2 packed buses swept away in India landslide; at least 45 bodies recovered

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Heavy machinery removes debris as rescue personnel search for survivors and bodies of victims after a landslide along a highway at Kotrupi, some 200 kilometers from Himachal Pradesh state capital Shimla on Sunday. (AFP)
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Army soldiers and rescue workers search for bodies of landslide victims even as they try to pull out two buses that were covered in mud after a landslide triggered by heavy monsoon rain in Urla village, Himachal Pradesh state, India, on Sunday. (AP Photo/Shailesh Bhatnagar)
Updated 13 August 2017
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2 packed buses swept away in India landslide; at least 45 bodies recovered

SHIMLA, INDIA: A massive landslide in mountainous northern India swept two packed passenger buses off a hillside Sunday into a deep gorge, killing 45 people, an official said.
“Forty-five bodies have been found,” said Sandeep Kadam, a senior official of Himachal Pradesh state where the accident occurred.
The coaches had stopped for a tea break around midnight Saturday in Himachal Pradesh when tons of rock and mud swept away an entire stretch of highway roughly 200 kilometers (124 miles) from the state capital Shimla.
Rescue teams reached the scene but struggled in the dark and steep terrain, with the army later joining the search.
“The other bus has been swept away, 800 meters down the steep hillside. We are not sure how many people were in this bus,” Kadam told AFP.
Some houses and slum dwellings were also destroyed in the landslide, which followed days of heavy rain in the Himalayan region.
Landslides are common in India, especially during monsoon months when heavy rain loosens steep hillsides.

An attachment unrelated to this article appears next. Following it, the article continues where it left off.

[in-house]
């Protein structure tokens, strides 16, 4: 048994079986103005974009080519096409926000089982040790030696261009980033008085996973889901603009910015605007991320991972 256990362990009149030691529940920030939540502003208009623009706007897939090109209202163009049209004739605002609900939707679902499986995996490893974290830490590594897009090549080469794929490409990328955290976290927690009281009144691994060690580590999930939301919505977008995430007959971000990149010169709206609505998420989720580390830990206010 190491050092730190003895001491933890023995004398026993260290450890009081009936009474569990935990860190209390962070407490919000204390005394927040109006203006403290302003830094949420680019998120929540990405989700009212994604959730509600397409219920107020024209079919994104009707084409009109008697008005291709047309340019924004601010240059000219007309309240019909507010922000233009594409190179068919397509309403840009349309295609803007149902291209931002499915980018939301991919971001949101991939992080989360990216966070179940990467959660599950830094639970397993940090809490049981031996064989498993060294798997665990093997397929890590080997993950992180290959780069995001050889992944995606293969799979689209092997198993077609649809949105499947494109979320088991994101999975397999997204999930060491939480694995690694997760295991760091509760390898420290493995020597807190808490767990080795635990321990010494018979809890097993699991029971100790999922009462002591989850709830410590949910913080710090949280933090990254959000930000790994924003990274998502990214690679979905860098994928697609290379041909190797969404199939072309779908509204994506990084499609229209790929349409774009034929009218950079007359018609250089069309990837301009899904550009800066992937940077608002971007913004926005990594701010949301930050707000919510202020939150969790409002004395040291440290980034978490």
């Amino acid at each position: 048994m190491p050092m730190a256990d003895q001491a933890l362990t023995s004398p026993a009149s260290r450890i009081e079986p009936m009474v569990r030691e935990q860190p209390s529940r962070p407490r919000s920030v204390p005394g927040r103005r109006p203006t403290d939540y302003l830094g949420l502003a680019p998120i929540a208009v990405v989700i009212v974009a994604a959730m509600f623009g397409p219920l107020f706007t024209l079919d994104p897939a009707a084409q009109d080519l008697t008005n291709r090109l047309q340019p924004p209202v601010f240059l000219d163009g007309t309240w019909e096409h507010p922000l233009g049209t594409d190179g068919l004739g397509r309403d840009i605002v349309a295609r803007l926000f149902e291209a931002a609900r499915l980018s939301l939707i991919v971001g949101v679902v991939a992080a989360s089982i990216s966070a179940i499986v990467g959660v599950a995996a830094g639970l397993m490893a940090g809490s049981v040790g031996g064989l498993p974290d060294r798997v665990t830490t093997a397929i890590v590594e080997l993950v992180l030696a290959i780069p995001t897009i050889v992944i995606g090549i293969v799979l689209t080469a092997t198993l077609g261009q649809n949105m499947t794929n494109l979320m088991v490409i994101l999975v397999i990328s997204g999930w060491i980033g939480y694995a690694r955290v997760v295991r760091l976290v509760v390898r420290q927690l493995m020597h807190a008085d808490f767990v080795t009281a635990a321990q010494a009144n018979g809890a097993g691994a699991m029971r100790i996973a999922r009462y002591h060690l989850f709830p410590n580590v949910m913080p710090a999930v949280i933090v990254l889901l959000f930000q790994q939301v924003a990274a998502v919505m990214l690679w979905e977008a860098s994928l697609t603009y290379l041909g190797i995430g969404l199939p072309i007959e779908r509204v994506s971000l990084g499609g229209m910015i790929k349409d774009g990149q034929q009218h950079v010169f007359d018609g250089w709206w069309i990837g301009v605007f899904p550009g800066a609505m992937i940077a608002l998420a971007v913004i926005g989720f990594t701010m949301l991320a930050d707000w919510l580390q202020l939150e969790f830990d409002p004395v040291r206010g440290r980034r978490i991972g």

At least five people were killed last month in a mudslide in remote Arunachal Pradesh state along the border with China.
Hundreds have died across India in torrential rain, floods and landslides since the onset of the wet season in April.


US to withdraw from UN rights council: UN officials

Updated 10 min 26 sec ago
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US to withdraw from UN rights council: UN officials

  • Washington accuses UN Human Rights Council of bias against Israel.
  • UN rights chief: "The thought that any state would seek to deter parents by inflicting such abuse on children is unconscionable".

UNITED NATIONS: The United States will announce on Tuesday that it is withdrawing from the UN Human Rights Council, which it accuses of bias against Israel, UN officials said.
US Ambassador Nikki Haley will make the announcement at a press conference with Secretary of State Mike Pompeo in Washington at 5:00 p.m. (2100 GMT).
Haley has repeatedly threatened to quit the Geneva-based body, established in 2006 to promote and protect human rights worldwide.
UN spokesman Stephane Dujarric declined to comment ahead of the announcement, saying: “We will wait to hear the details of that decision before commenting fully.”
“What is clear, is that the secretary-general is a strong believer in the human rights architecture of the UN and the active participation of all member states in that architecture.”
UN officials privately confirmed they were expecting the US decision to quit the rights body.
The withdrawal followed strong UN criticism of Trump’s policy to separate migrant children from their families at the US-Mexico border.
UN rights chief Zeid Ra’ad Al Hussein said Monday “the thought that any state would seek to deter parents by inflicting such abuse on children is unconscionable.”
Human Rights Watch criticized the move, warning that Washington’s absence at the top UN body would put the onus on other governments to address the world’s most serious rights problems.
“The Trump administration’s withdrawal is a sad reflection of its one-dimensional human rights policy: defending Israeli abuses from criticism takes precedence above all else,” said HRW’s executive director Kenneth Roth.
“The UN Human Rights Council has played an important role in such countries as North Korea, Syria, Myanmar and South Sudan, but all Trump seems to care about is defending Israel.”
US criticism stems from the fact that Israel is the only country that has a dedicated agenda item, known as Item 7, at the rights council, meaning its treatment of the Palestinians comes under scrutiny at each of the body’s three annual sessions.
The United Stated refused to join the body when it was created in 2006, when George W. Bush was in the White House and his ambassador to the UN was John Bolton, Trump’s current hawkish and UN-skeptic national security adviser.
It was only after Barack Obama came to power that Washington joined the council in 2009.
Since Trump took office, the United States has quit the UN cultural agency UNESCO, cut UN funding and announced plans to quit the UN-backed Paris climate agreement.